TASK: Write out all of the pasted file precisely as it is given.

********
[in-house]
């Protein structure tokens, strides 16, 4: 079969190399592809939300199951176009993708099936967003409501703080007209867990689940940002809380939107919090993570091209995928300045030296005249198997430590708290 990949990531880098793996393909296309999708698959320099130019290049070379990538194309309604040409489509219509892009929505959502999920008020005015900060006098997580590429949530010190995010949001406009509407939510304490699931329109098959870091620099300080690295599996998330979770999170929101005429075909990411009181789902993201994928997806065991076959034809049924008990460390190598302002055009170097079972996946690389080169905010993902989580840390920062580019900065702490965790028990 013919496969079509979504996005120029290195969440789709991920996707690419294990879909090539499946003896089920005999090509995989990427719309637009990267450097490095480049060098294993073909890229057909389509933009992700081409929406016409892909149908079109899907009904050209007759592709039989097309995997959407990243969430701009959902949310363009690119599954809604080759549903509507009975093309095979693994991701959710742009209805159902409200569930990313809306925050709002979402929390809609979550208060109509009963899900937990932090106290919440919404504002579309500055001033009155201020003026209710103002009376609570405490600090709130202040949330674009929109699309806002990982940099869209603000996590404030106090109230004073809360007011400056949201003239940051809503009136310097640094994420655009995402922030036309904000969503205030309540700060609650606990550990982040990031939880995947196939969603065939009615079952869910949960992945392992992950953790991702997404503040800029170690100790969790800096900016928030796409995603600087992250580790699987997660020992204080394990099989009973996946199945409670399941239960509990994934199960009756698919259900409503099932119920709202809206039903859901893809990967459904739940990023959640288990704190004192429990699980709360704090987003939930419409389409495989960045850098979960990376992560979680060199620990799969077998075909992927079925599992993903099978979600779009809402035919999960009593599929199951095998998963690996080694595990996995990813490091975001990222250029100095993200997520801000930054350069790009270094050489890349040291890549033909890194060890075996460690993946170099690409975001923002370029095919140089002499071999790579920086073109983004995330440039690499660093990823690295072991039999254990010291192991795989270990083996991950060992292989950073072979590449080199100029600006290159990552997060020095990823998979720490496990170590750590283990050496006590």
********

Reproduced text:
[in-house]
């Protein structure tokens, strides 16, 4: 079969190399592809939300199951176009993708099936967003409501703080007209867990689940940002809380939107919090993570091209995928300045030296005249198997430590708290 990949990531880098793996393909296309999708698959320099130019290049070379990538194309309604040409489509219509892009929505959502999920008020005015900060006098997580590429949530010190995010949001406009509407939510304490699931329109098959870091620099300080690295599996998330979770999170929101005429075909990411009181789902993201994928997806065991076959034809049924008990460390190598302002055009170097079972996946690389080169905010993902989580840390920062580019900065702490965790028990 013919496969079509979504996005120029290195969440789709991920996707690419294990879909090539499946003896089920005999090509995989990427719309637009990267450097490095480049060098294993073909890229057909389509933009992700081409929406016409892909149908079109899907009904050209007759592709039989097309995997959407990243969430701009959902949310363009690119599954809604080759549903509507009975093309095979693994991701959710742009209805159902409200569930990313809306925050709002979402929390809609979550208060109509009963899900937990932090106290919440919404504002579309500055001033009155201020003026209710103002009376609570405490600090709130202040949330674009929109699309806002990982940099869209603000996590404030106090109230004073809360007011400056949201003239940051809503009136310097640094994420655009995402922030036309904000969503205030309540700060609650606990550990982040990031939880995947196939969603065939009615079952869910949960992945392992992950953790991702997404503040800029170690100790969790800096900016928030796409995603600087992250580790699987997660020992204080394990099989009973996946199945409670399941239960509990994934199960009756698919259900409503099932119920709202809206039903859901893809990967459904739940990023959640288990704190004192429990699980709360704090987003939930419409389409495989960045850098979960990376992560979680060199620990799969077998075909992927079925599992993903099978979600779009809402035919999960009593599929199951095998998963690996080694595990996995990813490091975001990222250029100095993200997520801000930054350069790009270094050489890349040291890549033909890194060890075996460690993946170099690409975001923002370029095919140089002499071999790579920086073109983004995330440039690499660093990823690295072991039999254990010291192991795989270990083996991950060992292989950073072979590449080199100029600006290159990552997060020095990823998979720490496990170590750590283990050496006590």